But Rinaudo says the biggest lesson his team learned in its early Rwanda operations is that “the technology is the easy part.” He ticks off the hard parts of operating an automated, drone-delivery system at national scale: making sure all regulatory issues are resolved; finding and training a local team to operate the distribution centers; spreading word to doctors and health care workers about the service; and communicating with people in towns and villages who see the drones whizzing overhead. “We want them to understand how this technology benefits them,” Rinaudo says.

A small fixed-wing drone with the words 'Zipline' on its side flies through the air.

Photo: Zipline

When describing Zipline’s benefits, Rinaudo employs some convincing statistics and stories. In Rwanda, Zipline has flown 1,400 delivery flights since service began in October 2016. About 25 percent of those flights were emergency deliveries, where doctors didn’t have the blood product they needed for an ailing patient.

Rinaudo describes one case from Rwanda, in which a 24-year-old woman gave birth via C-section at a hospital. There were complications after the birth and the woman began to hemorrhage, so the doctors immediately gave her two packs of blood that matched her blood type. “But she bled out in 10 minutes,” Rinaudo says. “She was in real danger, and likely to lose her life.”

The doctors didn’t have any more packs of her blood type, so they placed an emergency order with Zipline. A procession of drones ended up delivering seven units of red blood cells, two units of plasma, and two units of platelets. “All of that was transfused into this woman—that’s more blood than you have in your body normally—and they stabilized her,” Rinaudo says. The team didn’t just save the woman’s life, he says, they also ensured that her child would have a mother. Not a bad day’s work for a couple of drones.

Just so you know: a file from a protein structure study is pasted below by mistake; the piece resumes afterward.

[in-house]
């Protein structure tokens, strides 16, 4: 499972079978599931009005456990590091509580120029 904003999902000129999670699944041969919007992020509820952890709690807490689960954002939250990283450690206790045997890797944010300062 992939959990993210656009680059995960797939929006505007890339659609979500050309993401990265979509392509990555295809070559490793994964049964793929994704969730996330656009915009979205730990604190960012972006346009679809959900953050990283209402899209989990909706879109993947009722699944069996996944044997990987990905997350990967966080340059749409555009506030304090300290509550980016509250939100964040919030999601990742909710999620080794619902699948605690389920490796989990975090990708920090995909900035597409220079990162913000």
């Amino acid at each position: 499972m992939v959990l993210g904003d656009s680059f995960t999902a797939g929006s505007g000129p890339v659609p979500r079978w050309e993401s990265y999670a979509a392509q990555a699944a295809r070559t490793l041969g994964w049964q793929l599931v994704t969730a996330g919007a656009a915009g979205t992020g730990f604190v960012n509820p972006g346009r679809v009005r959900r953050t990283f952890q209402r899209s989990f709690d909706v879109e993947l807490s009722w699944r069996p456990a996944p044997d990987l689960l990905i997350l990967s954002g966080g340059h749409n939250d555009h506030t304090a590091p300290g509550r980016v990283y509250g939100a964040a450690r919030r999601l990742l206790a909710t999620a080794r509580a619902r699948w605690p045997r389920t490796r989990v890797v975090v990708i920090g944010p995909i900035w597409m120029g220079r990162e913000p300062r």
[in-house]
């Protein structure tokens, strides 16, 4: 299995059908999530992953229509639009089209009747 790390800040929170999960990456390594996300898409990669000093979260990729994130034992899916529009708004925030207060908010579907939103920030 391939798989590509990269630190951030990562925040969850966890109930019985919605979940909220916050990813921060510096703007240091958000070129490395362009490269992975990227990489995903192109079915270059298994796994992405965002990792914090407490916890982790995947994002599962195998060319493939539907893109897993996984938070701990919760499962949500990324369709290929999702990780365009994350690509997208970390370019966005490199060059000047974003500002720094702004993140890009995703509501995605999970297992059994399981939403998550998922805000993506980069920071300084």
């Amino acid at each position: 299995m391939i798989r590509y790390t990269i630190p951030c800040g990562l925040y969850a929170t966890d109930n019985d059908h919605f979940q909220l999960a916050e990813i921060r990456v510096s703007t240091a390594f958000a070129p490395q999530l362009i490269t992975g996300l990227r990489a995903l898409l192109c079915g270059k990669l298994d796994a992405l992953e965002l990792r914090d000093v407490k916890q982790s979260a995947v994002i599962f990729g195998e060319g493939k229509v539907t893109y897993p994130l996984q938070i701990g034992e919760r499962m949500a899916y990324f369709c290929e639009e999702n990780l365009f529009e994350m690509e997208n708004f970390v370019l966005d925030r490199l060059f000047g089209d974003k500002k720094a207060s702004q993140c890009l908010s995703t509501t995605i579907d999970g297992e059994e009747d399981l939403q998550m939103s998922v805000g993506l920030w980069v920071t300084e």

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The Bionic-Hand Arms Race

The prosthetics industry is too focused on high-tech limbs that are complicated, costly, and often impractical

12 min read
A photograph of a young woman with brown eyes and neck length hair dyed rose gold sits at a white table. In one hand she holds a carbon fiber robotic arm and hand. Her other arm ends near her elbow. Her short sleeve shirt has a pattern on it of illustrated hands.

The author, Britt Young, holding her Ottobock bebionic bionic arm.

Gabriela Hasbun. Makeup: Maria Nguyen for MAC cosmetics; Hair: Joan Laqui for Living Proof

In Jules Verne’s 1865 novel From the Earth to the Moon, members of the fictitious Baltimore Gun Club, all disabled Civil War veterans, restlessly search for a new enemy to conquer. They had spent the war innovating new, deadlier weaponry. By the war’s end, with “not quite one arm between four persons, and exactly two legs between six,” these self-taught amputee-weaponsmiths decide to repurpose their skills toward a new projectile: a rocket ship.

The story of the Baltimore Gun Club propelling themselves to the moon is about the extraordinary masculine power of the veteran, who doesn’t simply “overcome” his disability; he derives power and ambition from it. Their “crutches, wooden legs, artificial arms, steel hooks, caoutchouc [rubber] jaws, silver craniums [and] platinum noses” don’t play leading roles in their personalities—they are merely tools on their bodies. These piecemeal men are unlikely crusaders of invention with an even more unlikely mission. And yet who better to design the next great leap in technology than men remade by technology themselves?